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  1. #1
    Forum Member RspctFrmCalgary's Avatar
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    Default S. Korea Subway Arson Kills at Least 120

    *Sher takes over the role of NJ for the day* Where the heck does he post these though? Well we'll try this forum .....

    S. Korea Subway Arson Kills at Least 120

    By SOO-JEONG LEE
    .c The Associated Press

    DAEGU, South Korea (AP) - The total death toll in an arson attack Tuesday on a South Korea subway train will be about 120 people, firefighting and rescue officials said. The estimate came after fire raced through two packed subway trains; authorities said a a man lit a carton filled with an unidentified material that burst into flames.

    A suspect was under interrogation in Daegu, South Korea's third-largest city, but police still did not know what motivated the attack. Rescue workers had given up the search for survivors by the afternoon, and many of the more than 135 injured were seriously hurt.

    Authorities reported removing 70 bodies from one of the two trains destroyed in the attack. Combined with the more than 50 already confirmed dead, the final toll will be about 120, said Lim Dae-yoon, the chief of Daegu city's east district municipal government.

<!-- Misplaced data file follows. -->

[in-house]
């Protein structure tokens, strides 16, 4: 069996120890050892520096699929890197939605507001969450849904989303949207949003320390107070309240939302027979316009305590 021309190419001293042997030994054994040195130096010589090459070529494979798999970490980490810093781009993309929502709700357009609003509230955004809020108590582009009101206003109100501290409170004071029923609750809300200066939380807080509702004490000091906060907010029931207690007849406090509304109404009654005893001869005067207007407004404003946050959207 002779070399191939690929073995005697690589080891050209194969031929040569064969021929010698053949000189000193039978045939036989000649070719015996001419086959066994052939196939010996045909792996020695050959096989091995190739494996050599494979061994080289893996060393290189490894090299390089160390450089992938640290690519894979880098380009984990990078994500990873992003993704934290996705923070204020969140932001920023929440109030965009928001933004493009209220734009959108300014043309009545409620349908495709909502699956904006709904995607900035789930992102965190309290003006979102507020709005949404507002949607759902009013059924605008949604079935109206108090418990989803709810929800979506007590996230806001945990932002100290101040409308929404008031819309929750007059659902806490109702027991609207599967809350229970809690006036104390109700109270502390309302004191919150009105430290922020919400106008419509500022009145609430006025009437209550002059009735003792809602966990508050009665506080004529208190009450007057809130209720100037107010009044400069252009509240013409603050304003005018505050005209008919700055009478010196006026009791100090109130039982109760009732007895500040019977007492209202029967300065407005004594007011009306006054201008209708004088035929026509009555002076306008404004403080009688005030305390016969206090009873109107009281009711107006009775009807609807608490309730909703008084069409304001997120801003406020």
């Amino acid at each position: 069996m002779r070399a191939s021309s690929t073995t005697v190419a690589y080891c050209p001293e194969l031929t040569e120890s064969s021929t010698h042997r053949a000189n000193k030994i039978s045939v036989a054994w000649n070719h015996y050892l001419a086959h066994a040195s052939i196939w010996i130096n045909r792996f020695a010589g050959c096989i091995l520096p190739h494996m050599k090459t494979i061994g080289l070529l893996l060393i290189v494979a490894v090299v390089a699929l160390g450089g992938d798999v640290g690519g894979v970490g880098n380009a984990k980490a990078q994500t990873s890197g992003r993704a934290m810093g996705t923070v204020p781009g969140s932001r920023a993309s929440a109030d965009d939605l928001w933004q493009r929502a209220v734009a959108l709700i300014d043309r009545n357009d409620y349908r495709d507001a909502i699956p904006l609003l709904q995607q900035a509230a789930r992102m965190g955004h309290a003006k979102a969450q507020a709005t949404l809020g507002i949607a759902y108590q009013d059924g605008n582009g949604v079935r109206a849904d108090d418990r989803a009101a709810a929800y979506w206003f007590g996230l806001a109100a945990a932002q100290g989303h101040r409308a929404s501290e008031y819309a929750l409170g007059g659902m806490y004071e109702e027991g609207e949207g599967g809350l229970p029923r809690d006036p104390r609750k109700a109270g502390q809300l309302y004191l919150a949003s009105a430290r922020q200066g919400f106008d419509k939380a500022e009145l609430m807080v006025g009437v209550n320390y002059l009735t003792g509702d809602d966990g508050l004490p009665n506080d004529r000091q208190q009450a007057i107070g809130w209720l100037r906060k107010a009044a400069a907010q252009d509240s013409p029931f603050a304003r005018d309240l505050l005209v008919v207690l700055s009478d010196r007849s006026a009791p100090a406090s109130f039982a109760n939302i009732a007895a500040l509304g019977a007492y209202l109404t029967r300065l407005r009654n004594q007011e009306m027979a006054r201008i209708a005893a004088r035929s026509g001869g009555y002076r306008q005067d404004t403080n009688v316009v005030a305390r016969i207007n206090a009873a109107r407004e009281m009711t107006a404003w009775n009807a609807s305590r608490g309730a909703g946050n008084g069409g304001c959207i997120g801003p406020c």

``The total death toll is expected to rise to about 120. We believe the death toll will not rise drastically from that,'' Lim said.

    Many of the bodies were burned beyond recognition, and officials said they would have to wait for DNA tests that could take weeks to determine an exact number.

    The fire started in one six-car train at a station, igniting seats and spreading to another train also stopped at the station, officials said. The fire killed people by the dozens, burning its victims or asphyxiating them with deadly fumes.

    Many more charred bodies were still uncounted in the incinerated remains of the trains, a fire department official said, indicating the number of dead could rise substantially. Officials refused to speculate at a final tally.

    ``We are receiving reports from firefighters at the scene that there are about 100 bodies inside the train cars,'' said Chung Myong-sook, an official with the fire department in Daegu.

    Firefighters gave horrifying accounts of the scene underground. Many bodies were found on the subway stairs, where people apparently choked as they tried to escape. On the platform and in the train were the ashen bones of those trapped in the flames.